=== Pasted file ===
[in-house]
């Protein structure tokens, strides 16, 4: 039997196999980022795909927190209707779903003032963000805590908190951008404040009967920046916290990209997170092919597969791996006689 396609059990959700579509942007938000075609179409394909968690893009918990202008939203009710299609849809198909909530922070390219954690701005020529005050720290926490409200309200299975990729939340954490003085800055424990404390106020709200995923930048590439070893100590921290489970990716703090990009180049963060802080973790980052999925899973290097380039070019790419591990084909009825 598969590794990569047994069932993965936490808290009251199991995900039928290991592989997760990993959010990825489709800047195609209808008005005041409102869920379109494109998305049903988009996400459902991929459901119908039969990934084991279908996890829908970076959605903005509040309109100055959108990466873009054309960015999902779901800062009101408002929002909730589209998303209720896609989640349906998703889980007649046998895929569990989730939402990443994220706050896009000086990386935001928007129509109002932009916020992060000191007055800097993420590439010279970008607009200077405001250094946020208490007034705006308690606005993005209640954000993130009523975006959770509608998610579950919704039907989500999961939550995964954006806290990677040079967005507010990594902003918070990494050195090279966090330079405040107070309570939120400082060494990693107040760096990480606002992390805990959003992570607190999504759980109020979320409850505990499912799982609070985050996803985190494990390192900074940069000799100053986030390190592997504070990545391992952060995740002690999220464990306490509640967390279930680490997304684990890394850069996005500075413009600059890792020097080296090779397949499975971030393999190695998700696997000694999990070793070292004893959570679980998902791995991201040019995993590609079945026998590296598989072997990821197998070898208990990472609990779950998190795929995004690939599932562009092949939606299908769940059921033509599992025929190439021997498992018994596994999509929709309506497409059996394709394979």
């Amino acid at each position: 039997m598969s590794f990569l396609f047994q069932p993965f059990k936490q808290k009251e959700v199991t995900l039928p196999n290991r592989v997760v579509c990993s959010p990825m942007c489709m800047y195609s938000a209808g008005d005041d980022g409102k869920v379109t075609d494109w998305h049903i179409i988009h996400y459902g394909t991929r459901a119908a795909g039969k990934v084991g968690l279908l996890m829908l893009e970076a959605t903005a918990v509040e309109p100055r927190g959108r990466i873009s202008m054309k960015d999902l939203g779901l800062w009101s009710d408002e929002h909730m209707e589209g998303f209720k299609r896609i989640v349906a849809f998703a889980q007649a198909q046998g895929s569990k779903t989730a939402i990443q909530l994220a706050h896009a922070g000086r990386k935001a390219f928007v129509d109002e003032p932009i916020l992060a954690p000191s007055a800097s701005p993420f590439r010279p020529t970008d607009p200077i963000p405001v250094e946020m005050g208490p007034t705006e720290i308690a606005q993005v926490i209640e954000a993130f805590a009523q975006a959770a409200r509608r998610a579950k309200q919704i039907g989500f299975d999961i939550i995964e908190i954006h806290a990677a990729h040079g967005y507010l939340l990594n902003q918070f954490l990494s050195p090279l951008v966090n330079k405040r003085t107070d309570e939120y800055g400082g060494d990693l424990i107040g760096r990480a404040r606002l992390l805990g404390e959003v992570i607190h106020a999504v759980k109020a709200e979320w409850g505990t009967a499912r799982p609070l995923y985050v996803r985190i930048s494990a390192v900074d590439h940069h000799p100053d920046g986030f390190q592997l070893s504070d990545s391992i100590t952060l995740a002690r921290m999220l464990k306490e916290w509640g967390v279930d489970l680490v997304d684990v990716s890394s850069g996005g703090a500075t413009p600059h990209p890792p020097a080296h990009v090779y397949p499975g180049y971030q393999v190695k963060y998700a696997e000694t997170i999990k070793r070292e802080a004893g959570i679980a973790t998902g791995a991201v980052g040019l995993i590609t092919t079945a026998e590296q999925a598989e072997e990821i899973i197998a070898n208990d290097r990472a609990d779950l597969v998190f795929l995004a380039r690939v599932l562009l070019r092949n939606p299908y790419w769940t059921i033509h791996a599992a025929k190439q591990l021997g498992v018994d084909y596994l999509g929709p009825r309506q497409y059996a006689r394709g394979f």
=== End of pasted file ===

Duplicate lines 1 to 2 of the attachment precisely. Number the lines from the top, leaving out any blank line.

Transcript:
[in-house]
């Protein structure tokens, strides 16, 4: 039997196999980022795909927190209707779903003032963000805590908190951008404040009967920046916290990209997170092919597969791996006689 396609059990959700579509942007938000075609179409394909968690893009918990202008939203009710299609849809198909909530922070390219954690701005020529005050720290926490409200309200299975990729939340954490003085800055424990404390106020709200995923930048590439070893100590921290489970990716703090990009180049963060802080973790980052999925899973290097380039070019790419591990084909009825 598969590794990569047994069932993965936490808290009251199991995900039928290991592989997760990993959010990825489709800047195609209808008005005041409102869920379109494109998305049903988009996400459902991929459901119908039969990934084991279908996890829908970076959605903005509040309109100055959108990466873009054309960015999902779901800062009101408002929002909730589209998303209720896609989640349906998703889980007649046998895929569990989730939402990443994220706050896009000086990386935001928007129509109002932009916020992060000191007055800097993420590439010279970008607009200077405001250094946020208490007034705006308690606005993005209640954000993130009523975006959770509608998610579950919704039907989500999961939550995964954006806290990677040079967005507010990594902003918070990494050195090279966090330079405040107070309570939120400082060494990693107040760096990480606002992390805990959003992570607190999504759980109020979320409850505990499912799982609070985050996803985190494990390192900074940069000799100053986030390190592997504070990545391992952060995740002690999220464990306490509640967390279930680490997304684990890394850069996005500075413009600059890792020097080296090779397949499975971030393999190695998700696997000694999990070793070292004893959570679980998902791995991201040019995993590609079945026998590296598989072997990821197998070898208990990472609990779950998190795929995004690939599932562009092949939606299908769940059921033509599992025929190439021997498992018994596994999509929709309506497409059996394709394979």